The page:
Newt Gingrich apologized on Tuesday to Rep. Paul Ryan (R-Wis.) for calling his Medicare plan "radical" and "right-wing engineering."
Gingrich, who announced his presidential candidacy just last week, has come under fire in recent days for a series of missteps thathave crippled his campaign right out of the gate.
Chief among the former House Speaker's recent gaffes is a series ofon NBC's "Meet the Press" on Sunday, in which he argued that Ryan's 2012 budget proposal - and, namely, its plan for Medicare - was "radical change" and that we "need a national conversation to get to a better Medicare solution for seniors."
"I don't think right-wing social engineering is any more desirable than left-wing social engineering... I don't think imposing radical change from the right or the left is a very good way for a free society to operate," Gingrich said during his appearance on the show.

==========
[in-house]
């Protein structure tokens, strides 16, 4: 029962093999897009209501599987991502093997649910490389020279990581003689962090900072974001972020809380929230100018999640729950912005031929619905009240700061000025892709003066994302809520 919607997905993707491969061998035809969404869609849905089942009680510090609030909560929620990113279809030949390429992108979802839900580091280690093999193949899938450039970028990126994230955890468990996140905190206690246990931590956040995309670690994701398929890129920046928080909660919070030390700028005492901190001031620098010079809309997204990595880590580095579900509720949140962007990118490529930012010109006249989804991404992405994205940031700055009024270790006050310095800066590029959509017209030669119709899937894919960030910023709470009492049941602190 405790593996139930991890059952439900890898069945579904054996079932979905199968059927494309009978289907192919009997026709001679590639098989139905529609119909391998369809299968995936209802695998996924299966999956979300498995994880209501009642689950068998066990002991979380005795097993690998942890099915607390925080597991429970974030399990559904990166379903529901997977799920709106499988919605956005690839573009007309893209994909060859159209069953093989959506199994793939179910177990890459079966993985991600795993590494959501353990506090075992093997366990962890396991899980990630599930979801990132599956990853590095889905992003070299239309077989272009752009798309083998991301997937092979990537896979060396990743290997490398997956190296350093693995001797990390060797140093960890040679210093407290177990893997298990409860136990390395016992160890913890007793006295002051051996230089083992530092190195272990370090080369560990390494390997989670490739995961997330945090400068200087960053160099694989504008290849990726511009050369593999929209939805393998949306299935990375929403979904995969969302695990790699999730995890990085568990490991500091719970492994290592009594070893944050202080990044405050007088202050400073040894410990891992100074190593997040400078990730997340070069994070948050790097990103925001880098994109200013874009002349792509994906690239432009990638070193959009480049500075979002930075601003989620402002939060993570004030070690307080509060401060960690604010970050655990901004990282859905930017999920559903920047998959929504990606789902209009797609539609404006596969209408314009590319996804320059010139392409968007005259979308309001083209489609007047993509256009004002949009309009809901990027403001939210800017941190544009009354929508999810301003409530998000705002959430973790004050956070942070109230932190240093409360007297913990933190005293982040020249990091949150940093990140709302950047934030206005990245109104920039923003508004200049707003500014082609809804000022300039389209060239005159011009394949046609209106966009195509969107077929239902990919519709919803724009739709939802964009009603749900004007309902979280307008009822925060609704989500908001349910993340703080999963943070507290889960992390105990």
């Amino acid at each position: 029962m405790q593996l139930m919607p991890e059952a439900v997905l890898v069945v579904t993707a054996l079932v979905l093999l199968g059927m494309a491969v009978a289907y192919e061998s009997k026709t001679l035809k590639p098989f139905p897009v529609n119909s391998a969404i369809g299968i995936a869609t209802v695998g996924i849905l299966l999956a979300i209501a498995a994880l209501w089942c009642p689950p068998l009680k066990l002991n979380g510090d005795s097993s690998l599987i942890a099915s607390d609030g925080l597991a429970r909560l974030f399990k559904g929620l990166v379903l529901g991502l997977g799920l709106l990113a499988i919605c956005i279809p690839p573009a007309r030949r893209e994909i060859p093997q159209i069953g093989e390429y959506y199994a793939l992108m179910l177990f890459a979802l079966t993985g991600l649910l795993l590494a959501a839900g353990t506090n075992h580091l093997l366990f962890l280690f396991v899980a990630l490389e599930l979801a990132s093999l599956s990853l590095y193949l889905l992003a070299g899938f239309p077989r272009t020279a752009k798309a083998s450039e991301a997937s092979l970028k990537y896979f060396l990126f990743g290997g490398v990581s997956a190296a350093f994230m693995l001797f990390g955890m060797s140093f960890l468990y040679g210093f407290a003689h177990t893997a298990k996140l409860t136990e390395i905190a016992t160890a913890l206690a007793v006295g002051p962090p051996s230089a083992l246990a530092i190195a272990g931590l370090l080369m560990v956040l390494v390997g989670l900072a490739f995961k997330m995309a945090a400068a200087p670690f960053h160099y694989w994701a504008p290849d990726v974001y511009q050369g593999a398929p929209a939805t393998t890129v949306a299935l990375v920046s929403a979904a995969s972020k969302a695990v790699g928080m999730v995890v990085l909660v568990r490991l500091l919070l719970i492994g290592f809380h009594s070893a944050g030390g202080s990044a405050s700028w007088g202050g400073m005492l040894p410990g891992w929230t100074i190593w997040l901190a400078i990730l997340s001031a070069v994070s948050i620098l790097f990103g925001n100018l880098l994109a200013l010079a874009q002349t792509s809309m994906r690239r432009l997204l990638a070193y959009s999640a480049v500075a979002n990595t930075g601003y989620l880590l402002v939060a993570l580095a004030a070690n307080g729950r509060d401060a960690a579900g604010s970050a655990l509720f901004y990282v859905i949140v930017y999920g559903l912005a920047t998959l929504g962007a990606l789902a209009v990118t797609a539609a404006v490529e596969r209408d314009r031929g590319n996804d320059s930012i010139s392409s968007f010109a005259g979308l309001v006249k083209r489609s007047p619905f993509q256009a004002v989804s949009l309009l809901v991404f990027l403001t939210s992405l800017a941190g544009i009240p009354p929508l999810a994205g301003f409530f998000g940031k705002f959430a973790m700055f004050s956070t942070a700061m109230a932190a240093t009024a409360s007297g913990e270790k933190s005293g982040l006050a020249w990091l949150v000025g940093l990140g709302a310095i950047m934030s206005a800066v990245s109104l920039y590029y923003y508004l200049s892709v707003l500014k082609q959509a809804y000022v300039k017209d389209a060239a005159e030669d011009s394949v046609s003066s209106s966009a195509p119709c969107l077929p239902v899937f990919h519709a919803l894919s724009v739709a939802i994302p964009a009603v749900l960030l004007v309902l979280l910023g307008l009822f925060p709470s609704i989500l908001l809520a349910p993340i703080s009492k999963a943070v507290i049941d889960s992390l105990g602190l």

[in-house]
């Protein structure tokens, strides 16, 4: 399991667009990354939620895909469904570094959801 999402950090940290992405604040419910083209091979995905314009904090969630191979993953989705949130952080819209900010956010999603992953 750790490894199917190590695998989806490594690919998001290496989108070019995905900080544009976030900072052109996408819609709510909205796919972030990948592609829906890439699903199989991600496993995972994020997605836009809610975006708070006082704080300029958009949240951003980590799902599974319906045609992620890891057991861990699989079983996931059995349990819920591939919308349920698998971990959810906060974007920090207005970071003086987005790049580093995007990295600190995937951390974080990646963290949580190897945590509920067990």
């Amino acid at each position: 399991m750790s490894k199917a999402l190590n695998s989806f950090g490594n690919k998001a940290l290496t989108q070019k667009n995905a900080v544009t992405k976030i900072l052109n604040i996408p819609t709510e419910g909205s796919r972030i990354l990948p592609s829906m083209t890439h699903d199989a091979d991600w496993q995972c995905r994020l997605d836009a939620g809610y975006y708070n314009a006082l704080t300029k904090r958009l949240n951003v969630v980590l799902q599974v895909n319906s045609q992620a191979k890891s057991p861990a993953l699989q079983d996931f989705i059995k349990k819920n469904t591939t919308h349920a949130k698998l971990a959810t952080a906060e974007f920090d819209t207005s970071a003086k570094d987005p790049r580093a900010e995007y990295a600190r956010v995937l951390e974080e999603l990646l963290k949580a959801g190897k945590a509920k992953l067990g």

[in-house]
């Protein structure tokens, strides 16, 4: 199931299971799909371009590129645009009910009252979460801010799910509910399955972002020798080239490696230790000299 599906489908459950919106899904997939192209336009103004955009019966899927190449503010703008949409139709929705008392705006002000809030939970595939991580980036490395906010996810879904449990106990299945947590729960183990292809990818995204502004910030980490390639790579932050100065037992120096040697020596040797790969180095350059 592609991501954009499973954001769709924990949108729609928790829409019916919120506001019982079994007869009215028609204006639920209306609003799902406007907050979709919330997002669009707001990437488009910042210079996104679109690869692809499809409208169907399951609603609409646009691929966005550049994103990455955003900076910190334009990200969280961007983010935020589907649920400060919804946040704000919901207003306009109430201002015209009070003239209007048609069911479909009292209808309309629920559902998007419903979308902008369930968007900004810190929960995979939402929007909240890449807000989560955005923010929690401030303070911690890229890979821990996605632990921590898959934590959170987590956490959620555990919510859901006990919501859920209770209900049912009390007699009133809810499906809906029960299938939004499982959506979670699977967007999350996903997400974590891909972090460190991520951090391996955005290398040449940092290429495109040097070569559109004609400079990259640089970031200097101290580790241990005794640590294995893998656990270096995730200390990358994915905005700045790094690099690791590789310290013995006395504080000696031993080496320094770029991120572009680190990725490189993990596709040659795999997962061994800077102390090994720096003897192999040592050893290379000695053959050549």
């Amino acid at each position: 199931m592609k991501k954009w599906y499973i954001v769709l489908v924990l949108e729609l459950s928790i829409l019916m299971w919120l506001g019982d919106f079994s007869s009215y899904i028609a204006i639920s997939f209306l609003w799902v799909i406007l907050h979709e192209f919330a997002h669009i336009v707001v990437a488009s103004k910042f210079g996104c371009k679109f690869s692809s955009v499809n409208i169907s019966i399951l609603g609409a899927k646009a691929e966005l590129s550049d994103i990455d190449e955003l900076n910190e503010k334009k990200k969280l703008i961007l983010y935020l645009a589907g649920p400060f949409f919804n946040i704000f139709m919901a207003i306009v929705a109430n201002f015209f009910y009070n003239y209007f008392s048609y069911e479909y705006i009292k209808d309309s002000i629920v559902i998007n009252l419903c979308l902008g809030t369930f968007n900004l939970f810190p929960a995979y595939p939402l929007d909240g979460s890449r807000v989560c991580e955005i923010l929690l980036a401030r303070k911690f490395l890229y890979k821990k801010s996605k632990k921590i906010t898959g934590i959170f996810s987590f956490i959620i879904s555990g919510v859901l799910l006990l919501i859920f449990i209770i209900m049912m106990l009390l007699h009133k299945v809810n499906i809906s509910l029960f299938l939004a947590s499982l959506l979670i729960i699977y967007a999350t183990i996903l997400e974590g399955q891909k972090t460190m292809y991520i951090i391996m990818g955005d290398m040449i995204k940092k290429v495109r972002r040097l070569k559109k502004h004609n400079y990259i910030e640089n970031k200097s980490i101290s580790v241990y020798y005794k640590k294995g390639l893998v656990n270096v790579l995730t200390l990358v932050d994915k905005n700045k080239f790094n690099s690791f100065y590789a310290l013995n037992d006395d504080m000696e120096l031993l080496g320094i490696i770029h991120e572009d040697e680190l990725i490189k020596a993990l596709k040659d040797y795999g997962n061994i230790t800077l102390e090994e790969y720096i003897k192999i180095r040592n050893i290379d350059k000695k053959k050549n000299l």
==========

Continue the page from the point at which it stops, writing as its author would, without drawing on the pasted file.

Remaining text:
In light of the criticism he has received as a result of his comments, however, Gingrich is now asking for Ryan's forgiveness.
"Newt apologized," Rick Tyler, his press secretary, told Politico. "The call went very well."
Appearing on Fox News' "On the Record" with Greta van Susteren Tuesday night, Gingrich had a warning for any of his political opponents who may try to use his words against him.
"Any ad which quotes what I said on Sunday is a falsehood, because I have said publicly those words were inaccurate and unfortunate," he said. "When I make a mistake, and I'm going to on occasion, I'm want to stand up and share with the American people that was a mistake because that way we can have an honest conversation."
Gingrich also held a series of conference calls in an effort to explain his comments. Nevertheless, Tyler conceded to Politico, "We've tried to correct the record and admit it could have been done better."
According to the Associated Press, Ryan accepted Gingrich's apology.
Whether or not the rest of the GOP will be as quick to forgive the candidate, however, has yet to be determined.